Mozilla Will Stop Developing And Selling Firefox OS Smartphones

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Farewell Firefox OS smartphones. Mozilla today announced an end to its smartphone experiment, and said that it would stop developing and selling Firefox OS smartphones. It will continue to experiment on how it might work on other connected devices and Internet of Things networks.

The announcement was made earlier today at Mozilla’s developer event in Orlando, “Mozlando“, and several people were tweeting the basics of the news. Now Mozilla has provided us with a full statement from Ari Jaaksi, Mozilla’s SVP of Connected Devices.

“We are proud of the benefits Firefox OS added to the Web platform and will continue to experiment with the user experience across connected devices. We will build everything we do as a genuine open source project, focused on user experience first and build tools to enable the ecosystem to grow.

Firefox OS proved the flexibility of the Web, scaling from low-end smartphones all the way up to HD TVs. However, we weren’t able to offer the best user experience possible and so we will stop offering Firefox OS smartphones through carrier channels.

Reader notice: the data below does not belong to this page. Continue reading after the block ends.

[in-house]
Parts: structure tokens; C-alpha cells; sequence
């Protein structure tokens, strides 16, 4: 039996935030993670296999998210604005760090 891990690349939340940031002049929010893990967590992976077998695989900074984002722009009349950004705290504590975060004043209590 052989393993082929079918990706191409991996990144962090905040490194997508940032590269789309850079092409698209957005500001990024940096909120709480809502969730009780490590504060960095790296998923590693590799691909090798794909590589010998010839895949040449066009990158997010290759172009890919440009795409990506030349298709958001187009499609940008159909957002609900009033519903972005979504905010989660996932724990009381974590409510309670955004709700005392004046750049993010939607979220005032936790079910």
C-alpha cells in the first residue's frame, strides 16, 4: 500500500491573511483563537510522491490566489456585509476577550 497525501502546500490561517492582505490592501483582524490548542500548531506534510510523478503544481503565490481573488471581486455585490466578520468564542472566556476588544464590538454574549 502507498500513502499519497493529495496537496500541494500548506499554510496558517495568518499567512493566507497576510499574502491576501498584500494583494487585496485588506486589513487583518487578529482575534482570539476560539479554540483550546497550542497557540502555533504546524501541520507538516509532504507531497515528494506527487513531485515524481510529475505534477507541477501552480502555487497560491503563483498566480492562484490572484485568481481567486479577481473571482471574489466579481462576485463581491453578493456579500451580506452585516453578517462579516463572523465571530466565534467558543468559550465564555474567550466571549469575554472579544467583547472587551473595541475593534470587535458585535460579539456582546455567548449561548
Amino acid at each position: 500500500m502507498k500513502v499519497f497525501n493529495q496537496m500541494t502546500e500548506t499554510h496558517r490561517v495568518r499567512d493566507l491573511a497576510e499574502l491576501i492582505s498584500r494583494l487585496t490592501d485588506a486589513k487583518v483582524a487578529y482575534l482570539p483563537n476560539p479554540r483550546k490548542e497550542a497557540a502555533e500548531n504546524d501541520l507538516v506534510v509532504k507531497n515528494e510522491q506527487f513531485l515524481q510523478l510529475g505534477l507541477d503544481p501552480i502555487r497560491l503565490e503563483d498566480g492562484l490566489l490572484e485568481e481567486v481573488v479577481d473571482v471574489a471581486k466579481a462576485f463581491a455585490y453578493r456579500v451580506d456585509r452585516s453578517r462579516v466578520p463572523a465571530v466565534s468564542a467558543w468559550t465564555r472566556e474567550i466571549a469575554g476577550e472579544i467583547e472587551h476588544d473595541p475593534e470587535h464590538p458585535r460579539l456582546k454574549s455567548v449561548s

We’ll share more on our work and new experiments across connected devices soon.”

Firefox OS was first unveiled in 2013, with the aim of targeting the developing world and late adopters with low-cost handsets.

To differentiate from Android and iOS, Mozilla and its carrier partners focused on a web-first platform, with no native and only web apps. Sales, however, were always poor and the devices themselves failed to ignite a lot of consumer interest, and a number of OEMs cornered the market with a flood of cheap handsets. In a business that depends on economies of scale, it was a failure.

Mozilla has been on a streamlining track lately. Last week it announced that it would be looking for alternative homes for its Thunderbird email and chat client. The aim is for the company to focus more on its strongest and core products and reputation. Today the company also unveiled a new ad blocker, playing on its existing approach to privacy and stance on user tracking and cookies.

More to come.

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